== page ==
In Ontario, capacity is an issue. “I think Manitoulin has some capacity available to the municipalities but certainly in lots of parts of Ontario there is this dwindling capacity and we do end up sending huge amounts of material into the United States,” said Mr. Hargreave. About a third of our disposal needs are satisfied by New York and Michigan, where we ship about four million tonnes of waste every year. 

Municipalities really have little ability to influence the materials that are coming through the system on the product design side, he said, and they are generally unable to have an influence on what the end markets are asking for. “They’re stuck in this position of constantly trying to figure out what to do with these materials but they have little ability to influence that. They have the ability to communicate with residents very clearly but not the ability to influence both product design and end market for commodities.” 

Ontario has a very strong glass deposit return system with the beer industry with some of the best collection and reuse rates in the world, but with the entry of more craft breweries there is once again a slow move away from the refillable side and at the same time there is also a move away from industry standard bottle. 

However, he added, glass has many uses. New bottles can be made from those collected. Glass is often used for insulation, for aggregate replacement, building supplies and sandblasting materials. “The issue for recycling programs is these materials are generally collected in a comingled way so glass is mixed with other materials. There is upwards of 30 to 40 percent contamination within that glass.”

In the early days of the blue box program, glass was being separated at the truck and contamination wasn’t an issue but that collection structure was quite costly, he said, and there were also some issues with workers around source separating at curb. The move to comingling was when the contamination problems began.

Contamination is where caps and small pieces of plastic get mixed with the glass making it unacceptable for commodity markets. Another issue with glass, specifically for Northern or more remote communities, is distance to market. Glass is heavy; it’s expensive to transport and that’s a continual issue for the glass markets.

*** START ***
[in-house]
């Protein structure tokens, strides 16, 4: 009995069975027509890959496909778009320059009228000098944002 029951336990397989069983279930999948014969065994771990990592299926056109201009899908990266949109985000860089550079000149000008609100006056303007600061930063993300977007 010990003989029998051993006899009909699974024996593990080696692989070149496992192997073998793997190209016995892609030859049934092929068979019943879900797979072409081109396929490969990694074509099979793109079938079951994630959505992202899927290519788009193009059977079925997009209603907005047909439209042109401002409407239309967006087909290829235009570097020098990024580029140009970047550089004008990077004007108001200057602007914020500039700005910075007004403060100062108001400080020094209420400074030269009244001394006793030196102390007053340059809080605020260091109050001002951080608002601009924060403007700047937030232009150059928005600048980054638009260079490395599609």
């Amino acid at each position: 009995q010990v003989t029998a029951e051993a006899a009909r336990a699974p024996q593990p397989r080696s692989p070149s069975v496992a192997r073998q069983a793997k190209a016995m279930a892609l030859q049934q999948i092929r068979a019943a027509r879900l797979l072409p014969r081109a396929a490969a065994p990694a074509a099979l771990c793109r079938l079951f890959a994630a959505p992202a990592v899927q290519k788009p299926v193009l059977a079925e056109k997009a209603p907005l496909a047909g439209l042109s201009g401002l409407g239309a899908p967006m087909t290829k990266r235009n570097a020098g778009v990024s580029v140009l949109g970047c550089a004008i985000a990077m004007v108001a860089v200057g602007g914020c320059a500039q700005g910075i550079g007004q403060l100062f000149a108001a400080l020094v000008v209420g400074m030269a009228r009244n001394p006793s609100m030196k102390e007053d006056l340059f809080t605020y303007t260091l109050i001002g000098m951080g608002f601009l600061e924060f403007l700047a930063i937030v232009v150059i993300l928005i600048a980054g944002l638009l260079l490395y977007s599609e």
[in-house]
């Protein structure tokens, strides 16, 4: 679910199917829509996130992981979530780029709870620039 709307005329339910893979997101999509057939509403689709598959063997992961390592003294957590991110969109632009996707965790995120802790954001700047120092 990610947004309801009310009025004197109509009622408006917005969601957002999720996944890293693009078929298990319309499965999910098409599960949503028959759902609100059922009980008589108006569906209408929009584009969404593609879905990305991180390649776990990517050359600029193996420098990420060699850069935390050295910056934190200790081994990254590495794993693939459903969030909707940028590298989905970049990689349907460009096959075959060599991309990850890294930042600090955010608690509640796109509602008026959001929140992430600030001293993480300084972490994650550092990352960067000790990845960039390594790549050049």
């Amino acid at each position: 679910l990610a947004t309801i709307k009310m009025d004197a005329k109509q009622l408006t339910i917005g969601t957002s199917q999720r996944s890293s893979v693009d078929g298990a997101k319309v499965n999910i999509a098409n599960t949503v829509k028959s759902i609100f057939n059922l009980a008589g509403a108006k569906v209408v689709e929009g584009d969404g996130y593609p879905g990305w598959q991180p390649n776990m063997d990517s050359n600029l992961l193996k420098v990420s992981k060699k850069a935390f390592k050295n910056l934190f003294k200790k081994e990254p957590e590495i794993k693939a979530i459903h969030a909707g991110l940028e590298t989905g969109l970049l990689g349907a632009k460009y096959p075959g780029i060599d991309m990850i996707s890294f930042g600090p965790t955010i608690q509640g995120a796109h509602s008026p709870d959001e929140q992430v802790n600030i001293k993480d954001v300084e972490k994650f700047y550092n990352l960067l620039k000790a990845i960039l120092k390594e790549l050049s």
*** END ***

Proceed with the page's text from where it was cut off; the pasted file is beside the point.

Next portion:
There have always been market disruptions, slowdowns and devaluing in recycling, said Jo-Anne St. Godard, executive director of the Recycling Council of Ontario. This is attributable to any kind of supply chain issue or production slowdown but if the economic reasons of why we want to collect glass are diminished it makes it very difficult to justify collecting it in blue boxes or any other collection system. That being said, the more clean and intact you can keep any recycled material, but particularly with glass, throughout the collection cycle the more valuable it is. 

“Glass being what it is tends to break in the collection process, particularly when it’s mixed with other materials in a comingle situation and it’s being bounced around,” said Ms. St. Godard. “It makes it very, very difficult at that point then to collect it.”

Broken glass actually can become embedded in other materials and renders those materials less valuable or more difficult to recycle, she explained. “Sometimes it gets embedded in the fibre. Sometimes it gets into the nooks and crannies of the plastics container. Any time you have a mix of materials in the collection system you have to go through much more effort to separate it into their sources and to regain their value in the markets.”

This, in fact, was the case for LCBO containers transitioning out of the blue box program and into the deposit return in the Beer Store system. Glass and aluminum mix well because aluminim is unscathed by broken glass. 

Ultimately, if there is a lower value on glass it’s likely that there is low demand and collection renders the material in a state that is more costly to try to reintegrate into production through the recycling system, she said.

Central Manitoulin Councillor Al Tribinevicius knows glass. He was an immigrant growing up in Hamilton after World War II. He spent one summer as a replacement worker at Dominion Glass, where he worked on the hot mould line, with hot amber “stubbies” (short beer bottles) coming out of the moulds in rapid succession. Deformities and breakage were common. The broken glass was put into large steel bins and sent back into the furnace for remoulding, he explained. This material was called “cullet”; there was “internal cullet” and “external cullet.”

“External cullet is our main problem,” he said. “The waste trucking outfit from Blind River will no longer pick up glass waste in separate blue boxes for this reason. Some bottles sold locally have metal screw caps with plastic liners. These caps will leave a metal collar on the bottle after the cap is removed.” The remaining ring should be removed but this is difficult without tools such as wire cutters, Mr. Tribinevicius said, and the process often leaves him with nicks or cuts on his hands.